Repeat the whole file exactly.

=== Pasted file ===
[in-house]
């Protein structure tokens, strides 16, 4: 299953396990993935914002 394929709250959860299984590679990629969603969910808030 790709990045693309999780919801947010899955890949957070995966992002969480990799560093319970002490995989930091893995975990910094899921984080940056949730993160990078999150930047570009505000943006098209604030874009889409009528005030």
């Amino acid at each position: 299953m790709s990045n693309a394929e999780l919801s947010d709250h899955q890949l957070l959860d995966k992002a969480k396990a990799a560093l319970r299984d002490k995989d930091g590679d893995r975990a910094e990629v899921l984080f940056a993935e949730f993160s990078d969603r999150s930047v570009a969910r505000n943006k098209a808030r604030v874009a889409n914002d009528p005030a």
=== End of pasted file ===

[in-house]
């Protein structure tokens, strides 16, 4: 299953396990993935914002 394929709250959860299984590679990629969603969910808030 790709990045693309999780919801947010899955890949957070995966992002969480990799560093319970002490995989930091893995975990910094899921984080940056949730993160990078999150930047570009505000943006098209604030874009889409009528005030």
């Amino acid at each position: 299953m790709s990045n693309a394929e999780l919801s947010d709250h899955q890949l957070l959860d995966k992002a969480k396990a990799a560093l319970r299984d002490k995989d930091g590679d893995r975990a910094e990629v899921l984080f940056a993935e949730f993160s990078d969603r999150s930047v570009a969910r505000n943006k098209a808030r604030v874009a889409n914002d009528p005030a």